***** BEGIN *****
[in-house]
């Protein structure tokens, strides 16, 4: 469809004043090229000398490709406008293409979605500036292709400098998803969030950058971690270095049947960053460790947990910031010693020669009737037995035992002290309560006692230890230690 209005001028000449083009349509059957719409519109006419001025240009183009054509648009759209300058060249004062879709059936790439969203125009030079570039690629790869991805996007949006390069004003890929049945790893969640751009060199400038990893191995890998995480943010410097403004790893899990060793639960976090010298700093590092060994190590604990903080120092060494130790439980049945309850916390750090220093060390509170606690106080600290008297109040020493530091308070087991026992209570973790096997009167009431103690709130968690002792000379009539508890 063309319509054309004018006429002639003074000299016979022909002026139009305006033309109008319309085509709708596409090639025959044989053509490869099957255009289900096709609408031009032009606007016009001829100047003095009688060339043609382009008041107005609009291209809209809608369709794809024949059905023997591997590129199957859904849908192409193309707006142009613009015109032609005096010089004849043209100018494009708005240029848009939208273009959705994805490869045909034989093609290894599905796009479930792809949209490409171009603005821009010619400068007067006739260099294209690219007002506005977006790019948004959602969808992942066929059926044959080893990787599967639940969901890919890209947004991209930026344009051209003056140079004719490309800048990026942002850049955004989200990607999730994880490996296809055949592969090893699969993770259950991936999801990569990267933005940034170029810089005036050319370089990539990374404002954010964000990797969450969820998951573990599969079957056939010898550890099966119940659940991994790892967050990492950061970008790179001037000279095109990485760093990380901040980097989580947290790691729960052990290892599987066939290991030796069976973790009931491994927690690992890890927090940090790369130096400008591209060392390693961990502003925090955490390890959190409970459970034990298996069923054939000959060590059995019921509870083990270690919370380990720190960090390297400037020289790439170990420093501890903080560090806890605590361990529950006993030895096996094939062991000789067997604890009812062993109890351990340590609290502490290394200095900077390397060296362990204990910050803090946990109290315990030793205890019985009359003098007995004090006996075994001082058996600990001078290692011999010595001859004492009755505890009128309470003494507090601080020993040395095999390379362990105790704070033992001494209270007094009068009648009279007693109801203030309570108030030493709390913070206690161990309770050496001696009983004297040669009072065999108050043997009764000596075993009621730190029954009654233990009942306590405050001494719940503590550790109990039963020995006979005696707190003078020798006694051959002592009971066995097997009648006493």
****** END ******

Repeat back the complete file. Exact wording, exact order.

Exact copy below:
[in-house]
């Protein structure tokens, strides 16, 4: 469809004043090229000398490709406008293409979605500036292709400098998803969030950058971690270095049947960053460790947990910031010693020669009737037995035992002290309560006692230890230690 209005001028000449083009349509059957719409519109006419001025240009183009054509648009759209300058060249004062879709059936790439969203125009030079570039690629790869991805996007949006390069004003890929049945790893969640751009060199400038990893191995890998995480943010410097403004790893899990060793639960976090010298700093590092060994190590604990903080120092060494130790439980049945309850916390750090220093060390509170606690106080600290008297109040020493530091308070087991026992209570973790096997009167009431103690709130968690002792000379009539508890 063309319509054309004018006429002639003074000299016979022909002026139009305006033309109008319309085509709708596409090639025959044989053509490869099957255009289900096709609408031009032009606007016009001829100047003095009688060339043609382009008041107005609009291209809209809608369709794809024949059905023997591997590129199957859904849908192409193309707006142009613009015109032609005096010089004849043209100018494009708005240029848009939208273009959705994805490869045909034989093609290894599905796009479930792809949209490409171009603005821009010619400068007067006739260099294209690219007002506005977006790019948004959602969808992942066929059926044959080893990787599967639940969901890919890209947004991209930026344009051209003056140079004719490309800048990026942002850049955004989200990607999730994880490996296809055949592969090893699969993770259950991936999801990569990267933005940034170029810089005036050319370089990539990374404002954010964000990797969450969820998951573990599969079957056939010898550890099966119940659940991994790892967050990492950061970008790179001037000279095109990485760093990380901040980097989580947290790691729960052990290892599987066939290991030796069976973790009931491994927690690992890890927090940090790369130096400008591209060392390693961990502003925090955490390890959190409970459970034990298996069923054939000959060590059995019921509870083990270690919370380990720190960090390297400037020289790439170990420093501890903080560090806890605590361990529950006993030895096996094939062991000789067997604890009812062993109890351990340590609290502490290394200095900077390397060296362990204990910050803090946990109290315990030793205890019985009359003098007995004090006996075994001082058996600990001078290692011999010595001859004492009755505890009128309470003494507090601080020993040395095999390379362990105790704070033992001494209270007094009068009648009279007693109801203030309570108030030493709390913070206690161990309770050496001696009983004297040669009072065999108050043997009764000596075993009621730190029954009654233990009942306590405050001494719940503590550790109990039963020995006979005696707190003078020798006694051959002592009971066995097997009648006493």